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Steelers Searching Hard for Diamonds in the Rough



Steelers Rookie Minicamp

The Pittsburgh Steelers cast an extremely wide net when it came to finding talented players to round out their roster ahead of the 2023 season. For the team’s rookie minicamp at UPMC Rooney Sports Complex this weekend, the club invited 33 tryout players out of the 51 total that participated in the camp.

Other teams, such as the Cleveland Browns and Houston Texans, invited only a handful of tryout players to their rookie camps.  Not only did the Steelers bring in a large quality of bodies to the proceedings, they brought them in from all sorts of angles.

The Steelers had All-American Texas Tech discus and weight thrower Gabe Oladipo; Hunter Johnson, who was a five-star quarterback in high school but topped out in college as a backup at Clemson; 30-year-old former Baltimore Ravens tight end Nick Boyle, attempting to make the team as a long snapper three-year L.A. Rams vet Bryce Perkins at quarterback, a kicker from a tryout camp in Mexico and all-XFL center Mike Panasiuk.

Of the more-traditional invitee types, the Steelers searched far and wide to find potential NFLers. They invited two players that had attended New York Giants camp last week and didn’t get an offer. A half dozen came from HBCUs, several more from other FCS school, and two from Division-II programs.

“I think the thing that you look for when you’re talking about a tryout guy is the things that you can’t coach,” head coach Mike Tomlin said. “The pedigree related things. The things that they bring and if it’s above the line, meaning if it’s at a professional level, then you consider them. I think that’s where we start first. And so, you look at movement, speed, body control, the ability to drop their weight, change of direction, things of that nature, per their positions. So really, it’s a lot of pedigree related things from an evaluation standpoint.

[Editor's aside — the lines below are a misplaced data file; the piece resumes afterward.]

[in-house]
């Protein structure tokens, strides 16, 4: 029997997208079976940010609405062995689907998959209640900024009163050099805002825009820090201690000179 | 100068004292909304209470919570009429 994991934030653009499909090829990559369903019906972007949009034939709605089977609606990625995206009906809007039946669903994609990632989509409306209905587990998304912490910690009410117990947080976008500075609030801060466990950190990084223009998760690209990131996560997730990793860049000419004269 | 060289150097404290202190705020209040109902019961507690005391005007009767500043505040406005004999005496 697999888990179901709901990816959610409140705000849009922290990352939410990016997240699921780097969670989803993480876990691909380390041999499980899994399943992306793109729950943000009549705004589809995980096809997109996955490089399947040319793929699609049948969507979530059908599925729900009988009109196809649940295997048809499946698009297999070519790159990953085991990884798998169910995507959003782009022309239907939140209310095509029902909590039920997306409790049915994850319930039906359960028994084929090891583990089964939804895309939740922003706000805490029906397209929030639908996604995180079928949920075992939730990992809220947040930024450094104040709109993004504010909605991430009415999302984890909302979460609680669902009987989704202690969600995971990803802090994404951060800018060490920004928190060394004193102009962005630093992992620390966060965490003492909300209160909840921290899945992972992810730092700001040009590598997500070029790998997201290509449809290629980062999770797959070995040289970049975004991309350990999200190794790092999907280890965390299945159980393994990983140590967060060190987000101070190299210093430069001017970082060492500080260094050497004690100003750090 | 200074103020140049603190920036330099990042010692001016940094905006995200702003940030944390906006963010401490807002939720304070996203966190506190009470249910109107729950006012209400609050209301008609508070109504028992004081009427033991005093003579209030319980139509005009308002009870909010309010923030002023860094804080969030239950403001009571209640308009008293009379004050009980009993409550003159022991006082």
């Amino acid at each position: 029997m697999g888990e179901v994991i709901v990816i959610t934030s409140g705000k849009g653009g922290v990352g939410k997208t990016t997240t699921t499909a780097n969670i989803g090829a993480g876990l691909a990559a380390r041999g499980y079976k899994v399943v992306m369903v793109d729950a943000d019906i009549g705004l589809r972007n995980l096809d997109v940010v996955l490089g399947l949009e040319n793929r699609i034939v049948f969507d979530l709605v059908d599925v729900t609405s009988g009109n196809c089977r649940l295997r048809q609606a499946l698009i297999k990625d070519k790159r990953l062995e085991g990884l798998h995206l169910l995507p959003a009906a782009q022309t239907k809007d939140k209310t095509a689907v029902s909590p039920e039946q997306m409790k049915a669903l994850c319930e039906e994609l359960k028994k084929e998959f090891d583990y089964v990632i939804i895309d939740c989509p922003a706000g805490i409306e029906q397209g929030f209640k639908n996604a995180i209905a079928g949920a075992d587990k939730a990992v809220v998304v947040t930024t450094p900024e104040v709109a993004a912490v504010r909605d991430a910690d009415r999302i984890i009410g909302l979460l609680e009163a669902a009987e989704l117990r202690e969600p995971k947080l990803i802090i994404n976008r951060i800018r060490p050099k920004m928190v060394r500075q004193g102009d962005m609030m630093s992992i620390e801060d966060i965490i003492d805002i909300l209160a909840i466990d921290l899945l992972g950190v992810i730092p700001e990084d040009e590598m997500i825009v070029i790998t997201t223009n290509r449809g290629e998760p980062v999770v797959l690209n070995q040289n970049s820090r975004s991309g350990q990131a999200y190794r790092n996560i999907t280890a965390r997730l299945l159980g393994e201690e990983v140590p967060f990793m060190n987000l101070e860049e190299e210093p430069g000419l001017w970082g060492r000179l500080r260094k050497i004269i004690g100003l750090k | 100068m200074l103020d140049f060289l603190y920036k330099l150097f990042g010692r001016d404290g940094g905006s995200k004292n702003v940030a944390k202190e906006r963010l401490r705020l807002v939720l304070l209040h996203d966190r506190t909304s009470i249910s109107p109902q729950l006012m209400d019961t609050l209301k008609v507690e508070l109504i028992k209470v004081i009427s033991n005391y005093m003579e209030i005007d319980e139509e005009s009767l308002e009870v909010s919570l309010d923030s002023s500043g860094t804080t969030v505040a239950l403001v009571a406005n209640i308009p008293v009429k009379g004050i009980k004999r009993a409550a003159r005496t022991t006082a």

The HBCU players were extensively scouted by Steelers general manager Omar Khan, who was the only NFL GM to attend the league’s HBCU combine in person in his hometown of New Orleans. That led to several of those players getting Steelers rookie camp invites.

“There were a lot of quality players that got his attention and our attention, and we wanted to take a further look in some instances and maybe do some business in some instances,” Tomlin said.

The Steelers have fully embraced the idea of spring pro football being a catalyst to add to their roster. The club has already had players like Kameron Kelly and J.C. Hassenauer matriculate from spring leagues to the Steelers’ 53-man roster, and they plan to continue to comb those leagues for prospects.

Players from the XFL can’t be signed until May 15, when the Steelers are expected to sign wide receiver Hakeem Butler, who played with the St. Louis BattleHawks this spring. The USFL season runs through mid-June, at which point those players are eligible to be added to NFL rosters.

“We just utilize all the ball at our disposal in an effort to acquire talent,” Tomlin said. “And we respect what those leagues are trying to get done and in terms of exposing and preparing guys and developing them. And so, we just want to do our part in the ecosystem, if you will.”

The Steelers have five open spots on their 90-man off-season roster, so it seems likely that some of those tryouts that the team drew in from all over the sporting landscape will finish this weekend with their future well in hand.